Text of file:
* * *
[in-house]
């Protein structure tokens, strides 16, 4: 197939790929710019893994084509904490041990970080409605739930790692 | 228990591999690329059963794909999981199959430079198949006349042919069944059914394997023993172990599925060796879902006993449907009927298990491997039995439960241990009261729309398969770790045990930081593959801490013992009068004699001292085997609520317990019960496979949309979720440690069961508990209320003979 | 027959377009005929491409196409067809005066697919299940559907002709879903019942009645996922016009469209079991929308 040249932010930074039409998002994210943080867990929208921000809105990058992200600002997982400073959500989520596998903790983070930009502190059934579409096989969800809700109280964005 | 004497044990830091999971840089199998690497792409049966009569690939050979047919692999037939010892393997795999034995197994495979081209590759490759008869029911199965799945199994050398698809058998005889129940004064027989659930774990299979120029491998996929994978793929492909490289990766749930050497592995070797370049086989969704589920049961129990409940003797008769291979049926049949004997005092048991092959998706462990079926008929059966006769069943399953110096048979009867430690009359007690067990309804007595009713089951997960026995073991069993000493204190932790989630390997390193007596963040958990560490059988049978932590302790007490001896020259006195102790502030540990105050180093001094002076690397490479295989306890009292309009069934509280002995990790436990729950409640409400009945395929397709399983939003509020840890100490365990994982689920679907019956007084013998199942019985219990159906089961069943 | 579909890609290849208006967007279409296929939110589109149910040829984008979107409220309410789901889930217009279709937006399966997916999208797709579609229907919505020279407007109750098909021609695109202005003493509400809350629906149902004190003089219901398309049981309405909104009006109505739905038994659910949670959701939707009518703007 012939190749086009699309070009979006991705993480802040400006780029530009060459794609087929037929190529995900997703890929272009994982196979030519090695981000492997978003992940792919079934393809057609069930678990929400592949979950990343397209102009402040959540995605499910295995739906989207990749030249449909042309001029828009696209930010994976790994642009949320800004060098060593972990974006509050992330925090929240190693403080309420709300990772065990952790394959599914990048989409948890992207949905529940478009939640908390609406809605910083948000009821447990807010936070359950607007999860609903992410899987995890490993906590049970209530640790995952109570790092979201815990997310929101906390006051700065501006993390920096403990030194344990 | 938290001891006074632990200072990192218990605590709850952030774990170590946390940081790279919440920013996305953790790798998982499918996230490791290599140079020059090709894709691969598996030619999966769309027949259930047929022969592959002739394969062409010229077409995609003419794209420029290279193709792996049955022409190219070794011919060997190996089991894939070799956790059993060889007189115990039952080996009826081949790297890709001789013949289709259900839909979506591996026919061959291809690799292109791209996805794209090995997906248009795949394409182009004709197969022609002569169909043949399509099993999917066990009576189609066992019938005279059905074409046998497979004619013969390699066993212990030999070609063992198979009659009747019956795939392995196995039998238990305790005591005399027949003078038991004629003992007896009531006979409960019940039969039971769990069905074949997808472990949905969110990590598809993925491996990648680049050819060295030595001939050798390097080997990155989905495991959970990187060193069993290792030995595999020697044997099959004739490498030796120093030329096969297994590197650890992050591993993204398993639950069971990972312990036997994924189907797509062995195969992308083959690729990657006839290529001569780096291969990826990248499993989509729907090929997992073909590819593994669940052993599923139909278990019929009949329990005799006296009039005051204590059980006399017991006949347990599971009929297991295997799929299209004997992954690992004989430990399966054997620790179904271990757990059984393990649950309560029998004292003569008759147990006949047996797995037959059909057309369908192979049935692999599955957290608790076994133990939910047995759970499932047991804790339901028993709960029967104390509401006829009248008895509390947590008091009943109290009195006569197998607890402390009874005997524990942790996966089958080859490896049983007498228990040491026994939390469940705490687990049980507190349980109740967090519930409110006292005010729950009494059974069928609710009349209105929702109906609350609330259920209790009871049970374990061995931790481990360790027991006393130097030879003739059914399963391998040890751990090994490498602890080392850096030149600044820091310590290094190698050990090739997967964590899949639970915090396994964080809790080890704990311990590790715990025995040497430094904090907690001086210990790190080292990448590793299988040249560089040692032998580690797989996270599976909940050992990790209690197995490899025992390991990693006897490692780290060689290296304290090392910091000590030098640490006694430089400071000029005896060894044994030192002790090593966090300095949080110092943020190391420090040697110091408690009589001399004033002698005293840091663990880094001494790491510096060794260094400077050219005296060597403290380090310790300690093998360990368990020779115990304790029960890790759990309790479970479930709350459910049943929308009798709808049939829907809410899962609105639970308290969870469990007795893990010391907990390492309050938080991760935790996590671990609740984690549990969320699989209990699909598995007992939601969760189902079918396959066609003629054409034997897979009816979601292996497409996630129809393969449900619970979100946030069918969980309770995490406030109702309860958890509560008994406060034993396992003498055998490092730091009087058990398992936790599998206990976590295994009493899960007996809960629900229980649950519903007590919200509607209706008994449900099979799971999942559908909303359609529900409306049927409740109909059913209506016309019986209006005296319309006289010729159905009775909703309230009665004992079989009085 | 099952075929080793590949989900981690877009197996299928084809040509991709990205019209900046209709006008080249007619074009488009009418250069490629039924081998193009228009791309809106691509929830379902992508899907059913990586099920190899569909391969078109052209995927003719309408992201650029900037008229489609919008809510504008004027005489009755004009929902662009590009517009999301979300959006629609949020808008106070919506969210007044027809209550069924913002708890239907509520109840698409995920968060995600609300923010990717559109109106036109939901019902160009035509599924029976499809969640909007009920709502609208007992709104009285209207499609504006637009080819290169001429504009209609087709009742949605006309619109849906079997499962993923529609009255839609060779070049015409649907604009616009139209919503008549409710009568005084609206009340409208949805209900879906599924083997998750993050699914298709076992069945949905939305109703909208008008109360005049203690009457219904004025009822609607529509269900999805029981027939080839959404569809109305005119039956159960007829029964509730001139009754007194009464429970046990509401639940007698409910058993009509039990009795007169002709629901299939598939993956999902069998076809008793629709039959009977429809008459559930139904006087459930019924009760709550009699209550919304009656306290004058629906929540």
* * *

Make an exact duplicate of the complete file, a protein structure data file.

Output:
[in-house]
């Protein structure tokens, strides 16, 4: 197939790929710019893994084509904490041990970080409605739930790692 | 228990591999690329059963794909999981199959430079198949006349042919069944059914394997023993172990599925060796879902006993449907009927298990491997039995439960241990009261729309398969770790045990930081593959801490013992009068004699001292085997609520317990019960496979949309979720440690069961508990209320003979 | 027959377009005929491409196409067809005066697919299940559907002709879903019942009645996922016009469209079991929308 040249932010930074039409998002994210943080867990929208921000809105990058992200600002997982400073959500989520596998903790983070930009502190059934579409096989969800809700109280964005 | 004497044990830091999971840089199998690497792409049966009569690939050979047919692999037939010892393997795999034995197994495979081209590759490759008869029911199965799945199994050398698809058998005889129940004064027989659930774990299979120029491998996929994978793929492909490289990766749930050497592995070797370049086989969704589920049961129990409940003797008769291979049926049949004997005092048991092959998706462990079926008929059966006769069943399953110096048979009867430690009359007690067990309804007595009713089951997960026995073991069993000493204190932790989630390997390193007596963040958990560490059988049978932590302790007490001896020259006195102790502030540990105050180093001094002076690397490479295989306890009292309009069934509280002995990790436990729950409640409400009945395929397709399983939003509020840890100490365990994982689920679907019956007084013998199942019985219990159906089961069943 | 579909890609290849208006967007279409296929939110589109149910040829984008979107409220309410789901889930217009279709937006399966997916999208797709579609229907919505020279407007109750098909021609695109202005003493509400809350629906149902004190003089219901398309049981309405909104009006109505739905038994659910949670959701939707009518703007 012939190749086009699309070009979006991705993480802040400006780029530009060459794609087929037929190529995900997703890929272009994982196979030519090695981000492997978003992940792919079934393809057609069930678990929400592949979950990343397209102009402040959540995605499910295995739906989207990749030249449909042309001029828009696209930010994976790994642009949320800004060098060593972990974006509050992330925090929240190693403080309420709300990772065990952790394959599914990048989409948890992207949905529940478009939640908390609406809605910083948000009821447990807010936070359950607007999860609903992410899987995890490993906590049970209530640790995952109570790092979201815990997310929101906390006051700065501006993390920096403990030194344990 | 938290001891006074632990200072990192218990605590709850952030774990170590946390940081790279919440920013996305953790790798998982499918996230490791290599140079020059090709894709691969598996030619999966769309027949259930047929022969592959002739394969062409010229077409995609003419794209420029290279193709792996049955022409190219070794011919060997190996089991894939070799956790059993060889007189115990039952080996009826081949790297890709001789013949289709259900839909979506591996026919061959291809690799292109791209996805794209090995997906248009795949394409182009004709197969022609002569169909043949399509099993999917066990009576189609066992019938005279059905074409046998497979004619013969390699066993212990030999070609063992198979009659009747019956795939392995196995039998238990305790005591005399027949003078038991004629003992007896009531006979409960019940039969039971769990069905074949997808472990949905969110990590598809993925491996990648680049050819060295030595001939050798390097080997990155989905495991959970990187060193069993290792030995595999020697044997099959004739490498030796120093030329096969297994590197650890992050591993993204398993639950069971990972312990036997994924189907797509062995195969992308083959690729990657006839290529001569780096291969990826990248499993989509729907090929997992073909590819593994669940052993599923139909278990019929009949329990005799006296009039005051204590059980006399017991006949347990599971009929297991295997799929299209004997992954690992004989430990399966054997620790179904271990757990059984393990649950309560029998004292003569008759147990006949047996797995037959059909057309369908192979049935692999599955957290608790076994133990939910047995759970499932047991804790339901028993709960029967104390509401006829009248008895509390947590008091009943109290009195006569197998607890402390009874005997524990942790996966089958080859490896049983007498228990040491026994939390469940705490687990049980507190349980109740967090519930409110006292005010729950009494059974069928609710009349209105929702109906609350609330259920209790009871049970374990061995931790481990360790027991006393130097030879003739059914399963391998040890751990090994490498602890080392850096030149600044820091310590290094190698050990090739997967964590899949639970915090396994964080809790080890704990311990590790715990025995040497430094904090907690001086210990790190080292990448590793299988040249560089040692032998580690797989996270599976909940050992990790209690197995490899025992390991990693006897490692780290060689290296304290090392910091000590030098640490006694430089400071000029005896060894044994030192002790090593966090300095949080110092943020190391420090040697110091408690009589001399004033002698005293840091663990880094001494790491510096060794260094400077050219005296060597403290380090310790300690093998360990368990020779115990304790029960890790759990309790479970479930709350459910049943929308009798709808049939829907809410899962609105639970308290969870469990007795893990010391907990390492309050938080991760935790996590671990609740984690549990969320699989209990699909598995007992939601969760189902079918396959066609003629054409034997897979009816979601292996497409996630129809393969449900619970979100946030069918969980309770995490406030109702309860958890509560008994406060034993396992003498055998490092730091009087058990398992936790599998206990976590295994009493899960007996809960629900229980649950519903007590919200509607209706008994449900099979799971999942559908909303359609529900409306049927409740109909059913209506016309019986209006005296319309006289010729159905009775909703309230009665004992079989009085 | 099952075929080793590949989900981690877009197996299928084809040509991709990205019209900046209709006008080249007619074009488009009418250069490629039924081998193009228009791309809106691509929830379902992508899907059913990586099920190899569909391969078109052209995927003719309408992201650029900037008229489609919008809510504008004027005489009755004009929902662009590009517009999301979300959006629609949020808008106070919506969210007044027809209550069924913002708890239907509520109840698409995920968060995600609300923010990717559109109106036109939901019902160009035509599924029976499809969640909007009920709502609208007992709104009285209207499609504006637009080819290169001429504009209609087709009742949605006309619109849906079997499962993923529609009255839609060779070049015409649907604009616009139209919503008549409710009568005084609206009340409208949805209900879906599924083997998750993050699914298709076992069945949905939305109703909208008008109360005049203690009457219904004025009822609607529509269900999805029981027939080839959404569809109305005119039956159960007829029964509730001139009754007194009464429970046990509401639940007698409910058993009509039990009795007169002709629901299939598939993956999902069998076809008793629709039959009977429809008459559930139904006087459930019924009760709550009699209550919304009656306290004058629906929540």